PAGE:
My interest continued and, in 1977, I finally published a paper, “A Trigger Point for Hiccups,” (3) which I discovered lies in the uvula palatine, the pendulum-like tissue which hangs down in the back of the throat. All that I had to do was to use the handle of a fork, or spoon, or a tongue depressor, to lift the uvula backward. The earlier technique of pulling on the tongue (which was painful) accomplished the same change in the position of the uvula.

Medicine fascinated Jack and it became part of his life, as well as mine. We hosted many an elegant party but never invited solely physicians. His business and artistic friends made an exciting mix with my scientific colleagues.


Motherhood did not change Jack’s and my relationship, except to make our love stronger. Jack shared equally the joys and chores of parenthood. Without his constant help, I could not have accomplished all that I succeeded in doing in my profession. When the children entered our lives, every moment of time became incredibly precious to me. Friends asked Jack how his wife could write so many papers. He replied, “Ask her what she does between midnight and bedtime!”

My hostility towards clocks led me to write a poem:

The Clock God: A Lament

The time of my life is ruled by a clock

Authoritarian as a traffic cop.

The moving hands direct the pace. Tick, tock,

Tick, tock, counts down the race. . . Oh, stop!

Delay! Alas, we can not stop the clock.

The future’s hours are not ours to unlock.

We bow to the Clock God, image enshrined

In every home on mantel, table, wall,

Atop of buildings, billboards to remind

Us fools: Jump, run obey the Clock God’s call.

The clock face grins but it is deaf and blind.

Not mute, its voice repeats alarms unkind.

The calender is its high priest supreme.

Each day we’re boxed in little squares of time.

Their prison walls shut out the right to dream,

To seek the truth in beauty. The gods chime;

We see the calendar and clock, a team,

Drag past the days, months, years of life’s mainstream.” (4)

Every professional person lives by a schedule and I put our children into my schedule. During their school days, I made sure to attend their performances and special events. Janet starred as an opera singer, and Virginia, as a modern ballet dancer. Other mothers, with less demanding schedules than mine, were often absent from their youngsters’ performances.

I learned that the quantity of time which you spend with your children is less important that its quality. Give them your undivided attention. Turn off the telephone (get an answering service) and listen, listen to what they want to tell you. Lose track of the clock temporarily and avoid the sense of hurry like the plague.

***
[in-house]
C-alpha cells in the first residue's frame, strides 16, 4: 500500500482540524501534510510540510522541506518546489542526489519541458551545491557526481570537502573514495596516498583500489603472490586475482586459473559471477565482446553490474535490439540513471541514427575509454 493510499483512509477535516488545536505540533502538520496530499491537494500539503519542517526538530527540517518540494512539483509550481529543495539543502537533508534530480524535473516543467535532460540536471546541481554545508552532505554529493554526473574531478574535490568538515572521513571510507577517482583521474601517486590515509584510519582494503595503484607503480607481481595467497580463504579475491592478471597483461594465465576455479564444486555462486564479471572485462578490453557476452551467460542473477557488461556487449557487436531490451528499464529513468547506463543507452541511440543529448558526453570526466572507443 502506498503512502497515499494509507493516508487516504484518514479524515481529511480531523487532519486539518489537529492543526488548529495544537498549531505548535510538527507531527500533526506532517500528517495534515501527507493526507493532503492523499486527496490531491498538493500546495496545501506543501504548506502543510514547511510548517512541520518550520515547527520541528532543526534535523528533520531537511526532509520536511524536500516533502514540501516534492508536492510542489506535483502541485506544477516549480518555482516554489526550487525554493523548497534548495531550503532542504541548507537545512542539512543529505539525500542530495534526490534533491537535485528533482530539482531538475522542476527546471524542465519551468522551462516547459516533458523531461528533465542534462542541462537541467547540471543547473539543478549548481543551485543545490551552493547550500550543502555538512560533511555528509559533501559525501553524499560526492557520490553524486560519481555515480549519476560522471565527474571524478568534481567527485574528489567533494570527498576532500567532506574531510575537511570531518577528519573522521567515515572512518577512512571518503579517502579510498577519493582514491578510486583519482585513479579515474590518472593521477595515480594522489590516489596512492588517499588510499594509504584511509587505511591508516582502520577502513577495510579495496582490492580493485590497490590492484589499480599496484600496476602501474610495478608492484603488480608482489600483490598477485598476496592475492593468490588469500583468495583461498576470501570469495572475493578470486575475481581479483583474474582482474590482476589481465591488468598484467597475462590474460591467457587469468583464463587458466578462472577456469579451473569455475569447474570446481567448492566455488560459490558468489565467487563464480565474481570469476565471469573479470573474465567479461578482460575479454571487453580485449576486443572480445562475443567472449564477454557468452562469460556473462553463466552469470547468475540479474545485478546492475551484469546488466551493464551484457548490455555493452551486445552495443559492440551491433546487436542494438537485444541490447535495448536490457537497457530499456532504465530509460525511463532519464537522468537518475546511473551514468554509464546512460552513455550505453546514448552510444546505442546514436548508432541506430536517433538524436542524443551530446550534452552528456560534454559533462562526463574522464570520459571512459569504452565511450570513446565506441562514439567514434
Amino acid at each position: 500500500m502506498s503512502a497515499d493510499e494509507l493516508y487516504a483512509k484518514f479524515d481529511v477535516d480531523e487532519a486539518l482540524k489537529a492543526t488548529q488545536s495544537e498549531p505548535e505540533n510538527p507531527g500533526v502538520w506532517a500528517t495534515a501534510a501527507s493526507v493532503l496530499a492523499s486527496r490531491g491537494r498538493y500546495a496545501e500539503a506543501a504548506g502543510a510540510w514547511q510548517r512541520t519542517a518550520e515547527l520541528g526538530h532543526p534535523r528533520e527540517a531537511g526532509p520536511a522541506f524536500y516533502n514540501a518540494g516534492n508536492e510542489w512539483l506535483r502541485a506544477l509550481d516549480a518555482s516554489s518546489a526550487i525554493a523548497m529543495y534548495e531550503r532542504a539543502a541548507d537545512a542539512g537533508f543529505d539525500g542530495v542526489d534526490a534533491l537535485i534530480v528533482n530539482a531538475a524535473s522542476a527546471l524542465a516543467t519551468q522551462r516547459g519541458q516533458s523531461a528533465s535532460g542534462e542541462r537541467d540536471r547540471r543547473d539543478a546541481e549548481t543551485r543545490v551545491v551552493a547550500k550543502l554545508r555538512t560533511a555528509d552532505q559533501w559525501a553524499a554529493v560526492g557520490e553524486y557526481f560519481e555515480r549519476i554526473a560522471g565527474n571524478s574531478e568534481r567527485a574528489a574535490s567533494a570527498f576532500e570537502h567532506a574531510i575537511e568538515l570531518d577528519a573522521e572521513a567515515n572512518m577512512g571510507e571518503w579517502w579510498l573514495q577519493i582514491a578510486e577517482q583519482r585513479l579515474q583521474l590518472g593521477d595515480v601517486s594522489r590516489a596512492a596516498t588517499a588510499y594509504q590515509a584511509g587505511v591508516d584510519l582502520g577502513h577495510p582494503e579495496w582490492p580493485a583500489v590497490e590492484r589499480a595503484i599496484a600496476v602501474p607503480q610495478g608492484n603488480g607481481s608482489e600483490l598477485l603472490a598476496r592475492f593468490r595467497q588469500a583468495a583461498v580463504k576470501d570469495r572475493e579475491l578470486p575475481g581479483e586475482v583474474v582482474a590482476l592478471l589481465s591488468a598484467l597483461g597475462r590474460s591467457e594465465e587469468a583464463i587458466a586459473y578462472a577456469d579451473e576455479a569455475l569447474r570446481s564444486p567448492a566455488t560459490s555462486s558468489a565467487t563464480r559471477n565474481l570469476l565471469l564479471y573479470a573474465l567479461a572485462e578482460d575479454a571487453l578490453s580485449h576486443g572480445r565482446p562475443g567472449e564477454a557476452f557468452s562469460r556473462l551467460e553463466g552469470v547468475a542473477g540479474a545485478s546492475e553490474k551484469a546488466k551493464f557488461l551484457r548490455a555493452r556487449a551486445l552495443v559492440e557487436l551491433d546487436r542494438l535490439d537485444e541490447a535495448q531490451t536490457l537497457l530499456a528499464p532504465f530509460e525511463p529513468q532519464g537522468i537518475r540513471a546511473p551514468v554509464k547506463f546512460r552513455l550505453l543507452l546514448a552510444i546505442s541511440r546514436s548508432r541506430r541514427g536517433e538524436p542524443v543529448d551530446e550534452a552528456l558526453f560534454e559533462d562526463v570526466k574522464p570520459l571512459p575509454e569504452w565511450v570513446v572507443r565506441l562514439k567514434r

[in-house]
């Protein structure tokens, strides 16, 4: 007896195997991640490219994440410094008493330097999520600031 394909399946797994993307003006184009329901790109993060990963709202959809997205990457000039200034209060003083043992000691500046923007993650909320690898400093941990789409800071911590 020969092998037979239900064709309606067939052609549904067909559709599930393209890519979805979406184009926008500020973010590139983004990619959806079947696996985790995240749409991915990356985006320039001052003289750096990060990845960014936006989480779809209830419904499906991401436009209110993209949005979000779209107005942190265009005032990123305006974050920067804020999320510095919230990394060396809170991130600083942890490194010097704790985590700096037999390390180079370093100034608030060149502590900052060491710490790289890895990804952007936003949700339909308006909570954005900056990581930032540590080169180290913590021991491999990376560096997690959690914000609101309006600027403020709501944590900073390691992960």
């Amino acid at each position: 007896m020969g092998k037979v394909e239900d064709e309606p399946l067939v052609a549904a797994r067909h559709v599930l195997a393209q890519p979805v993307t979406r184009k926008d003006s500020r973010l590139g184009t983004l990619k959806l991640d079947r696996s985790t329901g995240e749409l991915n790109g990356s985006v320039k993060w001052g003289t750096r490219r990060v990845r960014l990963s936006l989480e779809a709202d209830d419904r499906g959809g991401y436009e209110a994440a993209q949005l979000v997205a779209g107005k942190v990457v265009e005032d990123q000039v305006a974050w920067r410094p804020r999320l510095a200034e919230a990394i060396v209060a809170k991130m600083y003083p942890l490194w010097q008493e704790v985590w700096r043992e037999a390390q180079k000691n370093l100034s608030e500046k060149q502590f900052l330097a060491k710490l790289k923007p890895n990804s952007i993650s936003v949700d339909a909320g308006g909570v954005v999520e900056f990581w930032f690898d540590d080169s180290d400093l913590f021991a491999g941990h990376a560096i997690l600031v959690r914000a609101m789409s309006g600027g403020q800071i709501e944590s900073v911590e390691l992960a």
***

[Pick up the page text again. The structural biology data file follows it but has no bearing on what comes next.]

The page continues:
Do not be a compulsive perfectionist in matters of secondary importance like housework. If your child does not make up his or her bed occasionally in the rush to get off to school, do not scold. Actually, paid domestic help is usually essential to combined motherhood and medicine, but the regular help of an older retired member of the family may suffice.

Children should not come home from school to an empty house. Jack and I were fortunate in securing reliable domestic employees and one of them was always there at night. Until our girls went to college, Jack and I never traveled away from home together unless they went along with us to share in our holiday merrymaking.

One Sunday in 1949, I read in the Westchester Medical Bulletin the results of a poll taken of 100 hospital chiefs of staff – all male, of course, to answer the question whether women should study medicine. Some of the views were: “Women talk too much…They are always on the defensive…If they are childless, they are frustrated…If they become mothers, they neglect either their practice or their children.” I handed the article, without comment, to Virginia. The next afternoon, when I returned from work, I found her reply on my bed. I will read it to you.

Are the Children of Women Doctors Neglected?

I am the daughter of a woman doctor, and I couldn’t say that I have been neglected during one of my fourteen years, or my sister during any of her fifteen. Nor can I say that our mother neglects her practice. The truth is, she practices on us. She turns us into guinea pigs with as much loving care as the housewife changes milk and flour into a cake. If any one is neglected in our family, it’s Daddy, but he is Pappa Guinea Pig when he is needed.

I suppose we have turned out to be almost normal children, despite what some people think is a great barrier to contend with. Although, sometimes I wonder. I’ve learned to dislike bubble gum because it is ‘bad for my jaws’ and murder mysteries on the radio because ‘they poison my mind,’ and I admit my friends sometimes get annoyed when I say, ‘You’ll get a stiff neck sitting like that,’ but they forgive me because I’m a doctor’s daughter. I get stuffed with huge pills for the slightest ache or pain, but I can go barefoot and step on all the rusty nails I want because Mom will fix me up! And I guess I go to as many dances and picnics, and talk on the phone as long as any average teen-age girl.

I admit we aren’t ‘Mamma’s little pets’ like some – who I think see too much of their parents and become pampered babies who never grow up. We are on our own most of the time, we have much more freedom than most, and I guess we learn responsibility earlier, but I’m not complaining! I don’t feel neglected!